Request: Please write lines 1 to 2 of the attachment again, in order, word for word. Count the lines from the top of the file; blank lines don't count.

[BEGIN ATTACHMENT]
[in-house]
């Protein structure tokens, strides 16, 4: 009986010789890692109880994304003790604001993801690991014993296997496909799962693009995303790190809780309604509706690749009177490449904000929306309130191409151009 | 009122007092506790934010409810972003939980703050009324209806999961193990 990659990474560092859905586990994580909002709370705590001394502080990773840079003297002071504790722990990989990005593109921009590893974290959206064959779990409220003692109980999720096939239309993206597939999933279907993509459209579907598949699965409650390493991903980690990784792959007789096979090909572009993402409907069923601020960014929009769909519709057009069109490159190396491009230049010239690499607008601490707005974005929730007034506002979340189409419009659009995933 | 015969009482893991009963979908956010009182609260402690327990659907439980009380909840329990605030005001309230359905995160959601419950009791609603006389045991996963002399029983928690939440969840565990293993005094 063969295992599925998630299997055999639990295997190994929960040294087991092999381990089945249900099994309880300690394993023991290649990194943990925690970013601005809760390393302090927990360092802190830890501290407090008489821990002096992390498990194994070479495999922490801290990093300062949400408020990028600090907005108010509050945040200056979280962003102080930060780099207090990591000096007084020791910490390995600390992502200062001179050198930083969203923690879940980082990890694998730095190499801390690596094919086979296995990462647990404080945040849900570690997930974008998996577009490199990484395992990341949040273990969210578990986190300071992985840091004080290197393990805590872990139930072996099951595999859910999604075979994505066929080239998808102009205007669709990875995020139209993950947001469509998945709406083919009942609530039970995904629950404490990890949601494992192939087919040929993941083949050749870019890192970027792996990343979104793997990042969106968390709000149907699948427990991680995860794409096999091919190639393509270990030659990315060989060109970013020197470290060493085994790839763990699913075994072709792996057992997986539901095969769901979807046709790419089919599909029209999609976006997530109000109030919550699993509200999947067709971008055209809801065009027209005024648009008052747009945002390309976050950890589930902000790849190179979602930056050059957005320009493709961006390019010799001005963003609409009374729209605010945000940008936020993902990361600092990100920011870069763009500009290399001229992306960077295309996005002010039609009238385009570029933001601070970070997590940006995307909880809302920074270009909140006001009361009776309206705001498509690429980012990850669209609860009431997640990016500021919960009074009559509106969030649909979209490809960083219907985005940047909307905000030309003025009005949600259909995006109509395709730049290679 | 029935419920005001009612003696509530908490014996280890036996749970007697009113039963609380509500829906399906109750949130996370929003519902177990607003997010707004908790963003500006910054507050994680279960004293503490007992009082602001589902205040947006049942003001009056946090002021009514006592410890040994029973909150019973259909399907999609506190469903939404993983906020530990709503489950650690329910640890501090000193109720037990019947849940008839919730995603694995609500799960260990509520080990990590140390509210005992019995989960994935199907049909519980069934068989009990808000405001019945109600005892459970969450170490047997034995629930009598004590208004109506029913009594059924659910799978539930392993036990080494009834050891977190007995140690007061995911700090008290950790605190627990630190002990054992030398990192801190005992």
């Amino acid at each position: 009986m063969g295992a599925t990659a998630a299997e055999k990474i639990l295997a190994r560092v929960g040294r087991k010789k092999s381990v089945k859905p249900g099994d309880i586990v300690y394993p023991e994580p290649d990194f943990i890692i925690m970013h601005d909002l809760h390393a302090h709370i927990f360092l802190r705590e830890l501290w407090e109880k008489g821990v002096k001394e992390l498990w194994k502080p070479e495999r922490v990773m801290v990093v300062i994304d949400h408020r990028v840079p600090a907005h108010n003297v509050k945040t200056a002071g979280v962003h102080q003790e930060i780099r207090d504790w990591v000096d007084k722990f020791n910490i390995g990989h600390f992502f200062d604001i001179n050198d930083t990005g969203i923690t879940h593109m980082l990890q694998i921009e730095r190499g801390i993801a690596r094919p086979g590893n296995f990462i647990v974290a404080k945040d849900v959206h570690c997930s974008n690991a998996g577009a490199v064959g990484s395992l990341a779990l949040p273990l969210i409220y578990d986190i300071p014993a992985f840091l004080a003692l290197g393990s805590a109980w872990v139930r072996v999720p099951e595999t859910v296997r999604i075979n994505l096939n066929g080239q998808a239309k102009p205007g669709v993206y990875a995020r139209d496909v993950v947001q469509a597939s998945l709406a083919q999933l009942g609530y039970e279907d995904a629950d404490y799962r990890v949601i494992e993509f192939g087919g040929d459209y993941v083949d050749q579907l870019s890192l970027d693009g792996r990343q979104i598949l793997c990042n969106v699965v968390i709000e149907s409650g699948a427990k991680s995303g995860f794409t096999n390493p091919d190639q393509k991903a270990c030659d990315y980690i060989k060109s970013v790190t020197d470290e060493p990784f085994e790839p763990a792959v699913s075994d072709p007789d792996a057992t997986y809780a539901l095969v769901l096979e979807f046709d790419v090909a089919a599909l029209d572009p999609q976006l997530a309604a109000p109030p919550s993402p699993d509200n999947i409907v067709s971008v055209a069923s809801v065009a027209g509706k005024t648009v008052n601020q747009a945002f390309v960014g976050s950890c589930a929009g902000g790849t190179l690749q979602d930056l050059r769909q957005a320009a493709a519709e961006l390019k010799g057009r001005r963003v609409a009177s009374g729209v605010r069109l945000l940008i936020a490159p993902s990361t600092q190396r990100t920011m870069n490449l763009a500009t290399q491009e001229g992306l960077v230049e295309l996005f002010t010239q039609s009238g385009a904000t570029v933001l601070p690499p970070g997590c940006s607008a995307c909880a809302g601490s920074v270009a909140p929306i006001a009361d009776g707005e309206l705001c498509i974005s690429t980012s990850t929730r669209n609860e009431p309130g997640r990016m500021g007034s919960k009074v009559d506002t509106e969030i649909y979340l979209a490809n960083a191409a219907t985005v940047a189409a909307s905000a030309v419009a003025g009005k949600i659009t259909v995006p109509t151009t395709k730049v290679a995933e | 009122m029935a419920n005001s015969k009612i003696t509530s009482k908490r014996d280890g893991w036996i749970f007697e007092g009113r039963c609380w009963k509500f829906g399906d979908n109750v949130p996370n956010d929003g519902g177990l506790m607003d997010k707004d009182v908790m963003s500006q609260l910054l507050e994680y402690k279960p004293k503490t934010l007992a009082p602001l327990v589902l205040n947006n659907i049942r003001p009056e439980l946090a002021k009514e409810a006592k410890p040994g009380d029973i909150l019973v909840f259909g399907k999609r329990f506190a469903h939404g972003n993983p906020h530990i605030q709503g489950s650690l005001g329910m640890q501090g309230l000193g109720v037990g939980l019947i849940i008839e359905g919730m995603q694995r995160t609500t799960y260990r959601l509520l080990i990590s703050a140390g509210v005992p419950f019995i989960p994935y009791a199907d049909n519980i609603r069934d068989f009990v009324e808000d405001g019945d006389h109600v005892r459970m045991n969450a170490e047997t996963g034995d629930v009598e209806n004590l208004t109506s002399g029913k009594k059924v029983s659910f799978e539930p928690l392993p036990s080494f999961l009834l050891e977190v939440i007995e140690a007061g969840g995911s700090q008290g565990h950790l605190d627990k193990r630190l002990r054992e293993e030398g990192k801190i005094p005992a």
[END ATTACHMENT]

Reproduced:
[in-house]
């Protein structure tokens, strides 16, 4: 009986010789890692109880994304003790604001993801690991014993296997496909799962693009995303790190809780309604509706690749009177490449904000929306309130191409151009 | 009122007092506790934010409810972003939980703050009324209806999961193990 990659990474560092859905586990994580909002709370705590001394502080990773840079003297002071504790722990990989990005593109921009590893974290959206064959779990409220003692109980999720096939239309993206597939999933279907993509459209579907598949699965409650390493991903980690990784792959007789096979090909572009993402409907069923601020960014929009769909519709057009069109490159190396491009230049010239690499607008601490707005974005929730007034506002979340189409419009659009995933 | 015969009482893991009963979908956010009182609260402690327990659907439980009380909840329990605030005001309230359905995160959601419950009791609603006389045991996963002399029983928690939440969840565990293993005094 063969295992599925998630299997055999639990295997190994929960040294087991092999381990089945249900099994309880300690394993023991290649990194943990925690970013601005809760390393302090927990360092802190830890501290407090008489821990002096992390498990194994070479495999922490801290990093300062949400408020990028600090907005108010509050945040200056979280962003102080930060780099207090990591000096007084020791910490390995600390992502200062001179050198930083969203923690879940980082990890694998730095190499801390690596094919086979296995990462647990404080945040849900570690997930974008998996577009490199990484395992990341949040273990969210578990986190300071992985840091004080290197393990805590872990139930072996099951595999859910999604075979994505066929080239998808102009205007669709990875995020139209993950947001469509998945709406083919009942609530039970995904629950404490990890949601494992192939087919040929993941083949050749870019890192970027792996990343979104793997990042969106968390709000149907699948427990991680995860794409096999091919190639393509270990030659990315060989060109970013020197470290060493085994790839763990699913075994072709792996057992997986539901095969769901979807046709790419089919599909029209999609976006997530109000109030919550699993509200999947067709971008055209809801065009027209005024648009008052747009945002390309976050950890589930902000790849190179979602930056050059957005320009493709961006390019010799001005963003609409009374729209605010945000940008936020993902990361600092990100920011870069763009500009290399001229992306960077295309996005002010039609009238385009570029933001601070970070997590940006995307909880809302920074270009909140006001009361009776309206705001498509690429980012990850669209609860009431997640990016500021919960009074009559509106969030649909979209490809960083219907985005940047909307905000030309003025009005949600259909995006109509395709730049290679 | 029935419920005001009612003696509530908490014996280890036996749970007697009113039963609380509500829906399906109750949130996370929003519902177990607003997010707004908790963003500006910054507050994680279960004293503490007992009082602001589902205040947006049942003001009056946090002021009514006592410890040994029973909150019973259909399907999609506190469903939404993983906020530990709503489950650690329910640890501090000193109720037990019947849940008839919730995603694995609500799960260990509520080990990590140390509210005992019995989960994935199907049909519980069934068989009990808000405001019945109600005892459970969450170490047997034995629930009598004590208004109506029913009594059924659910799978539930392993036990080494009834050891977190007995140690007061995911700090008290950790605190627990630190002990054992030398990192801190005992």